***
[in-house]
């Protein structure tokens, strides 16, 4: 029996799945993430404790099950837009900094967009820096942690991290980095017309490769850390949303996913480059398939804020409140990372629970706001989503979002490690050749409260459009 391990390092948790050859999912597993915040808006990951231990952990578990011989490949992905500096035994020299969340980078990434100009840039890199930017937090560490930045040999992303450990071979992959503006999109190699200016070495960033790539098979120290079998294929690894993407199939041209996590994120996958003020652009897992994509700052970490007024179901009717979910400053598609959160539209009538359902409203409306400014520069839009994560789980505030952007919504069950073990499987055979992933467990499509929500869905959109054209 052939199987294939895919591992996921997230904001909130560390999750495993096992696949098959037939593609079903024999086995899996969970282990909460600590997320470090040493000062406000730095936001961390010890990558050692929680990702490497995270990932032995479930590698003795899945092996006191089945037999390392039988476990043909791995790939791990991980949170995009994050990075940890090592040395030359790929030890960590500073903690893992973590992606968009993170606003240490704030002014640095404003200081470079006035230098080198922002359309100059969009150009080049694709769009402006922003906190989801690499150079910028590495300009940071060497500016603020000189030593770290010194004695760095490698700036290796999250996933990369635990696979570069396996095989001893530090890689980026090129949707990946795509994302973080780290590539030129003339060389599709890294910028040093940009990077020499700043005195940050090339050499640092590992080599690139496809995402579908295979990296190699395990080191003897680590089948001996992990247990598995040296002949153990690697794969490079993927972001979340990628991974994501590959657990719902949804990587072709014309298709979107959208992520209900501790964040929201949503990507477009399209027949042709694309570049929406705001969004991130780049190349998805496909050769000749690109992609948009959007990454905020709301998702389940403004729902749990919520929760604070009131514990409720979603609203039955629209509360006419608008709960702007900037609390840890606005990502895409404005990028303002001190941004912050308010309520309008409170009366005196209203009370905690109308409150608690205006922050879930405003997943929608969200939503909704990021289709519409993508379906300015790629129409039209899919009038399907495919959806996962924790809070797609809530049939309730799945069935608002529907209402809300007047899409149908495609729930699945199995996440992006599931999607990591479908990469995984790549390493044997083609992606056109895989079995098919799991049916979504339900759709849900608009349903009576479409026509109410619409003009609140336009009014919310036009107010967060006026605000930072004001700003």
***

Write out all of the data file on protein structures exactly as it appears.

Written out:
[in-house]
């Protein structure tokens, strides 16, 4: 029996799945993430404790099950837009900094967009820096942690991290980095017309490769850390949303996913480059398939804020409140990372629970706001989503979002490690050749409260459009 391990390092948790050859999912597993915040808006990951231990952990578990011989490949992905500096035994020299969340980078990434100009840039890199930017937090560490930045040999992303450990071979992959503006999109190699200016070495960033790539098979120290079998294929690894993407199939041209996590994120996958003020652009897992994509700052970490007024179901009717979910400053598609959160539209009538359902409203409306400014520069839009994560789980505030952007919504069950073990499987055979992933467990499509929500869905959109054209 052939199987294939895919591992996921997230904001909130560390999750495993096992696949098959037939593609079903024999086995899996969970282990909460600590997320470090040493000062406000730095936001961390010890990558050692929680990702490497995270990932032995479930590698003795899945092996006191089945037999390392039988476990043909791995790939791990991980949170995009994050990075940890090592040395030359790929030890960590500073903690893992973590992606968009993170606003240490704030002014640095404003200081470079006035230098080198922002359309100059969009150009080049694709769009402006922003906190989801690499150079910028590495300009940071060497500016603020000189030593770290010194004695760095490698700036290796999250996933990369635990696979570069396996095989001893530090890689980026090129949707990946795509994302973080780290590539030129003339060389599709890294910028040093940009990077020499700043005195940050090339050499640092590992080599690139496809995402579908295979990296190699395990080191003897680590089948001996992990247990598995040296002949153990690697794969490079993927972001979340990628991974994501590959657990719902949804990587072709014309298709979107959208992520209900501790964040929201949503990507477009399209027949042709694309570049929406705001969004991130780049190349998805496909050769000749690109992609948009959007990454905020709301998702389940403004729902749990919520929760604070009131514990409720979603609203039955629209509360006419608008709960702007900037609390840890606005990502895409404005990028303002001190941004912050308010309520309008409170009366005196209203009370905690109308409150608690205006922050879930405003997943929608969200939503909704990021289709519409993508379906300015790629129409039209899919009038399907495919959806996962924790809070797609809530049939309730799945069935608002529907209402809300007047899409149908495609729930699945199995996440992006599931999607990591479908990469995984790549390493044997083609992606056109895989079995098919799991049916979504339900759709849900608009349903009576479409026509109410619409003009609140336009009014919310036009107010967060006026605000930072004001700003």